Fred Franzia, the iconoclastic businessman who turned the wine industry on its head with his inexpensive Charles Shaw label, better known as Two-Buck Chuck, died on Tuesday at his home in Denair, Calif. He was 79.
His company, Bronco Wine, announced the death in a statement. Neither the statement nor Mr. Franzia’s family gave the cause of death.
“Core to his belief was a vision that wine should be enjoyed and consumed by every American table,” the statement said. But Mr. Franzia, like his wines, was more down to earth.
When asked how he could sell wine for less than a bottle of water, he famously replied: “They’re overcharging for the water — don’t you get it?”
Mr. Franzia’s unorthodox business practices rattled many in the wine industry. He did not care.
“Take that and shove it, Napa,” he said in a 2009 profile in The New Yorker, after selling his 400 millionth bottle of Charles Shaw.
Bronco Wine Company was better known as a wine repackager than as a producer. Mr. Franzia would buy surplus product from winemakers, or buy businesses that were going bankrupt, and sell the wine for a bargain.
His most famous acquisition was Charles Shaw, a label with a strong reputation among winemakers that filed for bankruptcy in 1995. In 2002, Mr. Franzia started selling the wine exclusively at Trader Joe’s for $1.99 a bottle (in some cities, it can now cost up to $3.99). The wine became affectionately known as Two-Buck Chuck.
The company says it has sold over 1 billion bottles.
While the business was financially successful, Mr. Franzia had many critics in the wine industry, who thought his approach denigrated the winemaking practice.
“To take a formerly respected brand and sell it for $2 where the wine had previously sold for many times that,” said Vic Motto, a wine industry consultant. “Charles Shaw was embarrassed by that, which didn’t bother Fred.”
Karen MacNeil, the author of “The Wine Bible,” said Mr. Franzia did a great disservice to the wine business. His Charles Shaw wines “implied to basic consumers that there was no value in wine, there was no difference,” she said.
“You may as well spend $2 because it won’t make any difference if you spend $2, $20 or $200,” she added. “Anyone who knows anything about wine knows that is not true.”
Zach Geballe, a host of the Vinepair podcastwhich focuses on the drinks industry, said that when he entered the wine business, “I looked at stuff like Charles Shaw with a lot of condescension.”
But the label, he added, “really helped create in this country what had long existed in Europe: this very affordable, very accessible, widely available wine that people who wanted to drink wine essentially daily could afford to do almost no matter their income.”
Fred Thomas Franzia was born on May 24, 1943, in Modesto, Calif. His grandparents Giuseppe and Teresa Franzia started a winery in California the 1910s after immigrating from Italy. In 1949, their sons, including Mr. Franzia’s father, Joseph, took over the company, Franzia Brothers Winery. Mr. Franzia’s mother, Helen (Rossini) Franzia, was a homemaker who assisted with the winery.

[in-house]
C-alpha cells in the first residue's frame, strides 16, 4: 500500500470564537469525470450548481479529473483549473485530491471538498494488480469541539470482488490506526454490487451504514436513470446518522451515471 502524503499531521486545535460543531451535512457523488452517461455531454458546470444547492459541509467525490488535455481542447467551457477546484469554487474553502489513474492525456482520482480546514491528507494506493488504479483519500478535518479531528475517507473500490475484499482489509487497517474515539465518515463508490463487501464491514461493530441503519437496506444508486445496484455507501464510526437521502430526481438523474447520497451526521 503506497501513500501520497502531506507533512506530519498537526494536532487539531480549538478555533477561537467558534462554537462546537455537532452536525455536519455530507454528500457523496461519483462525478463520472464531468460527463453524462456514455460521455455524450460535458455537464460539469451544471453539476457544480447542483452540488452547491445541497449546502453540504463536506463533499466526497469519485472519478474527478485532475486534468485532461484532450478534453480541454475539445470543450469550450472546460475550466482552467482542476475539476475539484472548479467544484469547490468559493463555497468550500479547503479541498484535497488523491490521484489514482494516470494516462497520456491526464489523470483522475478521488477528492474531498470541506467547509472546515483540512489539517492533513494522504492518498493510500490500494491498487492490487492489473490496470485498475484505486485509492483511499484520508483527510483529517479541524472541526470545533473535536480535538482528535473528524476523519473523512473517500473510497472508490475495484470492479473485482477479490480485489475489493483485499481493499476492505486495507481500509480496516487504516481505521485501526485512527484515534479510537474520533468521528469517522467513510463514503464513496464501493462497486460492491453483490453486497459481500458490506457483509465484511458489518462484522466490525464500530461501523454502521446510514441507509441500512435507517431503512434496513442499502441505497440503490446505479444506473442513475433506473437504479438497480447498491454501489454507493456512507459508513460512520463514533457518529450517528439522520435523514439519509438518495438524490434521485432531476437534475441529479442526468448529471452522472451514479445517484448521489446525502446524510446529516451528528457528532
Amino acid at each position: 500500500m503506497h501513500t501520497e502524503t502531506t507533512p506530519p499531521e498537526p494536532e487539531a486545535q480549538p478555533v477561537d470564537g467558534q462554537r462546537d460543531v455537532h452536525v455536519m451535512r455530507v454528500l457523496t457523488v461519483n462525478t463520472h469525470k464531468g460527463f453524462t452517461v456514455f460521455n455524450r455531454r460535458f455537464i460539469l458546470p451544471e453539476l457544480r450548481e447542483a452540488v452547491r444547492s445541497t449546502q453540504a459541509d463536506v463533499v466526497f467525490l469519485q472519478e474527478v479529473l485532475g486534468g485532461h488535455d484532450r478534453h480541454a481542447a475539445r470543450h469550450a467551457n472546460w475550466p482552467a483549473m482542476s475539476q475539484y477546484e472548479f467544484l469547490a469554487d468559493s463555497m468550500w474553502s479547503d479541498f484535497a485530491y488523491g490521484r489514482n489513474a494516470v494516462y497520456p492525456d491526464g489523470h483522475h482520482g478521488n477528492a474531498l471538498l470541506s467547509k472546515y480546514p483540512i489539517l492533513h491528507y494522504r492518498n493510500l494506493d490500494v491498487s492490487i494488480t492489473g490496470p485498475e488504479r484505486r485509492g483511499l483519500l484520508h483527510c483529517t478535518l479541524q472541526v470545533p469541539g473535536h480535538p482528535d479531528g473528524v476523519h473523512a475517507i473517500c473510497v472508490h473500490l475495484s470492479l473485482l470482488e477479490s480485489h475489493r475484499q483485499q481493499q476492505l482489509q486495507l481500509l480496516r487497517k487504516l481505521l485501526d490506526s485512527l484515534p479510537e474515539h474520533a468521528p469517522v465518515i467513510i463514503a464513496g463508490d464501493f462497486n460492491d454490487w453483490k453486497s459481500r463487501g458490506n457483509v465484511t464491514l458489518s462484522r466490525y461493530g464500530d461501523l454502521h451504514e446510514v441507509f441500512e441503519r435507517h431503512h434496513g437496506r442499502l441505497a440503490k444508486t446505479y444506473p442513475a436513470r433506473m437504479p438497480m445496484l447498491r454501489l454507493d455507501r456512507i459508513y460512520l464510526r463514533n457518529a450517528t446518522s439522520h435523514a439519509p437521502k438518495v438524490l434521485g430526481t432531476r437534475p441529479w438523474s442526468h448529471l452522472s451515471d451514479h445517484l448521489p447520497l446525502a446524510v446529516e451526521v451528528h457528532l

Fred grew up helping out with the family business, and after graduating from Santa Clara University in 1965, he took a sales position at the company. Franzia Brothers Winery was purchased by the Coca-Cola Company in 1973, prompting Mr. Franzia to start his own venture, Bronco Wine Company, with his older brother, Joseph, and his cousin John Franzia.
At Bronco, Mr. Franzia gained a reputation for cutting corners. In 1993, he pleaded guilty to mislabeling around 1 million gallons of wine, having for five years used less expensive grapes to make wine sold as zinfandel and cabernet sauvignon. Under a plea agreement, he stepped down as president of Bronco Wine but then became the chief financial officer. He later returned to the top as chief executive.
Mr. Franzia angered Napa Valley vintners for labeling his wine a Napa product, even though it was only bottled there. In 2000, those winemakers persuaded the California State Legislature to pass a law stipulating that for wine to be labeled Napa, at least 75 percent of it had to come from grapes grown in the valley. Mr. Franzia was unsuccessful in reversing the decision.
“He was in the cheap beverage with alcohol business,” said Ms. MacNeil, who lives in the Napa Valley. “Napa is in the fine wine business.”
Mr. Franzia is survived by his five children, Renata Franzia Price, Roma Franzia, Giovanna Franzia and Joseph and Carlo Franzia; his brother, Joseph; his sisters, Joellen D’Ercole and Catherine McFadden; and 14 grandchildren.
Mr. Franzia did more than poke a proletarian finger in the wine industry’s elite image.
Mr. Geballe, the Vinepair podcast host, argues that Mr. Franzia altered the course of American wine consumption. Charles Shaw is often the first wine that budding drinkers taste, Mr. Geballe said, and it remains a staple of many American households.
“For a lot of people, that is essentially synonymous with what wine is,” he said.
Even Mr. Motto, the wine consultant, offered tempered praise for Mr. Franzia’s business: “I thought it was imaginative, creative, somewhat distasteful but ultimately quite successful.”